The School Supplies You Actually Need For College

The School Supplies You Actually Need For College

A list of essentials to succeed in your college classes.
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If you’re like me, you enjoy shopping for school supplies a little too much. The notebook aisle in Wal-Mart was always a must when your mom dragged you along on her grocery shopping trips. There’s just something about blank pages and full ink pens that says potential and new beginnings. Also, if you’re like me, getting a school supply list was one of your favorite parts of the summer. You couldn’t wait to go to the store and pick out the fanciest binders, pencils and folders.

But now that you’re in college and there is no school supply list, what do you do?

Most people go overboard buying school supplies freshman year of college because they’re accustomed to high school necessities, but in college, you actually need way less. Here are the essentials:

1. Planner

Everyone needs a planner. College gets really busy really quickly, and keeping a written agenda of all the assignments you have to do, events you have to go to, and dates you have to remember lets you stay on top of everything, rather than letting it overwhelm you. Some of the best student planners are the Plum Paper Student Planner, the Lilly Pulitzer Agenda, or the classic Mead Student Planner. These planners are more detailed and tailored to students, but a simple monthly planner works, too.

2. A single notebook

You may be tempted to buy a five-subject notebook for each class because that was necessary in high school, but if you do, you'll be wasting a lot of paper. One option is to buy one giant notebook to take to all your classes. Another option is a small notebook for each class so you can keep them separated, but if you're like me, you might take the wrong one to class once or twice (or several times). I like to take all my notes in one place--a five-subject notebook--and label them by class so that I can organize them later.

3. A binder for each class

In my opinion, binders are the best way to organize your notes. You can rip your in-class notes out of your notebook and arrange them in an order that makes the most sense to you. It also makes it easier to insert handouts, readings, and other notes, and they'll all be in the right order, rather than separated and mixed up like in a notebook.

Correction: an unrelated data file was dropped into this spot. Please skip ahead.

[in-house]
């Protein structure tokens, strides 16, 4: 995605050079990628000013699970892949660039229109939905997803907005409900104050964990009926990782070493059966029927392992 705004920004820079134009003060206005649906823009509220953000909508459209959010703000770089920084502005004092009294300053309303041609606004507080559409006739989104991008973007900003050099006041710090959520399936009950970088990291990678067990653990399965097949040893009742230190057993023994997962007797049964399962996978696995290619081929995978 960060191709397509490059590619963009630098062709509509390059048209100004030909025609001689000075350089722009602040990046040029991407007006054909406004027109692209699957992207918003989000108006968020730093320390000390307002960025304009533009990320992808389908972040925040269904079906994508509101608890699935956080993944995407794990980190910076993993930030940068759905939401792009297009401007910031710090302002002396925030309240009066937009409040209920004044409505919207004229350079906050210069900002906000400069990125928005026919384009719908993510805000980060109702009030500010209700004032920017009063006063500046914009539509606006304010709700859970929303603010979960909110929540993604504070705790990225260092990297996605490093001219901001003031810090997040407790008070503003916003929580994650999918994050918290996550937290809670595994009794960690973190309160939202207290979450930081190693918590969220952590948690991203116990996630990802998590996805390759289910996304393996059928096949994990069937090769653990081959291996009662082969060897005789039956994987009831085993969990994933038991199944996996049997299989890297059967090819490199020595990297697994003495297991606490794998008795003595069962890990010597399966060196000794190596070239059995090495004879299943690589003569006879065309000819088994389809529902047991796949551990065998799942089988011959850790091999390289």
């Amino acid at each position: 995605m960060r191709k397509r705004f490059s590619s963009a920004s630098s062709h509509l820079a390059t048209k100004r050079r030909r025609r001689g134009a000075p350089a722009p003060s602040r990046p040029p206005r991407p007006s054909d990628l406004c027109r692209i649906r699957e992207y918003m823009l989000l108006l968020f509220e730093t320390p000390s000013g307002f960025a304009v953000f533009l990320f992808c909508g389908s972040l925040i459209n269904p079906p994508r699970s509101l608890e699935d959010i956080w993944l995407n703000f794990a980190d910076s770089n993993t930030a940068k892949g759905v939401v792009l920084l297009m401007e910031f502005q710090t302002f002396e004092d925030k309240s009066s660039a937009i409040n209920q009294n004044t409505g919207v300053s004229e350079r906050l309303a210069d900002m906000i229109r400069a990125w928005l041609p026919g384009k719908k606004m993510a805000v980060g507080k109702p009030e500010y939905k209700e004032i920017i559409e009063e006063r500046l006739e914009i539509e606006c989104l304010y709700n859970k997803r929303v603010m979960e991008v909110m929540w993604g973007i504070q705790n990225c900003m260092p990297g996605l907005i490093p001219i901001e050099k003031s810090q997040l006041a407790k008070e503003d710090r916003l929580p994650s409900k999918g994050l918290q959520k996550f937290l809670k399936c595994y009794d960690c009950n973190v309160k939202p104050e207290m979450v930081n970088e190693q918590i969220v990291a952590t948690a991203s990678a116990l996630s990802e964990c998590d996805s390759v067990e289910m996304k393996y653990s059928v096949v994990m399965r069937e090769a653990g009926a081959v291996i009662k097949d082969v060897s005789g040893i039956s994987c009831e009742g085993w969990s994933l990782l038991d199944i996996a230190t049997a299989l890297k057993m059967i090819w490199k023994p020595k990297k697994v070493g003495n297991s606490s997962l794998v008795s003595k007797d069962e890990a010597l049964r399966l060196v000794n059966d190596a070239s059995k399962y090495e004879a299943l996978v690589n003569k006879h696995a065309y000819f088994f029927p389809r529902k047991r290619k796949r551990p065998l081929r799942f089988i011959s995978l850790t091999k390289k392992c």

4. Erasable pens

Erasable pens are the greatest things ever invented. OK, that might be pushing it, but they are a must-have for college. Life is so much easier when you can color-code your notes and dates in your planner, but plans change and you make mistakes, and scribbles just make everything confusing. I recommend these. I use them in my planner and for taking notes in class.

5. Sticky notes & highlighters

You might forget to buy sticky notes, but they are a must-have, especially for studying in textbooks you plan on returning. College consists of a lot more studying the textbook than in high school, and taking notes on a separate piece of paper can be tedious and unhelpful. Sticky notes and highlighters let you study faster and easier, and they make you look and feel super studious, too.

6. Stapler

You might not think to buy the basic office supplies you could find around your house, but you'll be surprised how often you need something you don't have in your dorm. So, save yourself some time and trips to the library and get yourself your very own stapler. And while you're at it, you'll probably need a three-hole-punch, too. Congratulations, you're an adult.

In addition to these essentials, you might need to buy a few other things depending on what your professors ask of you, but these are the basics that will get you through most classes with ease. As you can see, you probably need less than you did in high school. Now you can save the money you would've spent on too many school supplies and use it for your textbooks, which, unfortunately, are not way less than you think.

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You Don't Need A Significant Other To Have The Perfect College Experience, Trust Me On This One

Make them the best four years of your life and don't let the stereotypes, especially this one, hold you back.
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Everyone dreams of having the so-called, "perfect college experience." Now, what even is that supposed to be? Is it supposed to be the way that college is presented in just about every film and television show out there? I sure hope not because, news flash, college is nothing like that. Of course, it is fun and hopefully will be the best four years of your life, but it is also full of constant ups and downs and is nowhere near "perfect."

There are a countless amount of stereotypes surrounding the "perfect college life" due to how films and television shows present it. A few being that college kids are supposed to look like supermodels all the time, ditch class, eat unhealthily, sleep all the time, are all in a sorority/fraternity, party every night, and find the love of their life.

Now, let's be honest here, you will not be looking your best as you roll into your 8 a.m. class each morning, or honestly your 2 p.m. class either. Not everybody will join a sorority/frat, and if you do, you won't join one that throws banging parties every single night of the week to entertain the campus. And going off of that, you won't get dressed up every night of the week to go party hopping with your friends. College kids don't just sit in their room and eat chips; many work out daily, whether it be hitting up the gym or participating in a sport and hit up the cafeteria after and get a well-balanced meal.